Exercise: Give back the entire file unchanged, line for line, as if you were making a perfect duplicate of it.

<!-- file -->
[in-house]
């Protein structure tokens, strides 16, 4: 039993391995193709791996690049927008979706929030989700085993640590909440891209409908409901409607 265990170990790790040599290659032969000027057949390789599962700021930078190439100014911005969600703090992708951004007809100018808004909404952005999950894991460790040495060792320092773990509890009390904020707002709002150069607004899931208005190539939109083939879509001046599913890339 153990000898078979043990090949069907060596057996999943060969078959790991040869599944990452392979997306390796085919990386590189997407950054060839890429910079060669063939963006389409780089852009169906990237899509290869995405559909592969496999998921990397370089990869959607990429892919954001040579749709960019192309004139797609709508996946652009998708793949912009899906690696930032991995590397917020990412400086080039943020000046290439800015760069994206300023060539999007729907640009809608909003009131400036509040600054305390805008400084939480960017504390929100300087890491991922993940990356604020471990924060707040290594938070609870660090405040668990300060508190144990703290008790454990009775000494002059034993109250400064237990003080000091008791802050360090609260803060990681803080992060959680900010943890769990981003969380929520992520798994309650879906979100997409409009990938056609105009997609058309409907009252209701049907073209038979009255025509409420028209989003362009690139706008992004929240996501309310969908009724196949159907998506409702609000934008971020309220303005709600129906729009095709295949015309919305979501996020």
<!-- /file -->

[in-house]
């Protein structure tokens, strides 16, 4: 039993391995193709791996690049927008979706929030989700085993640590909440891209409908409901409607 265990170990790790040599290659032969000027057949390789599962700021930078190439100014911005969600703090992708951004007809100018808004909404952005999950894991460790040495060792320092773990509890009390904020707002709002150069607004899931208005190539939109083939879509001046599913890339 153990000898078979043990090949069907060596057996999943060969078959790991040869599944990452392979997306390796085919990386590189997407950054060839890429910079060669063939963006389409780089852009169906990237899509290869995405559909592969496999998921990397370089990869959607990429892919954001040579749709960019192309004139797609709508996946652009998708793949912009899906690696930032991995590397917020990412400086080039943020000046290439800015760069994206300023060539999007729907640009809608909003009131400036509040600054305390805008400084939480960017504390929100300087890491991922993940990356604020471990924060707040290594938070609870660090405040668990300060508190144990703290008790454990009775000494002059034993109250400064237990003080000091008791802050360090609260803060990681803080992060959680900010943890769990981003969380929520992520798994309650879906979100997409409009990938056609105009997609058309409907009252209701049907073209038979009255025509409420028209989003362009690139706008992004929240996501309310969908009724196949159907998506409702609000934008971020309220303005709600129906729009095709295949015309919305979501996020």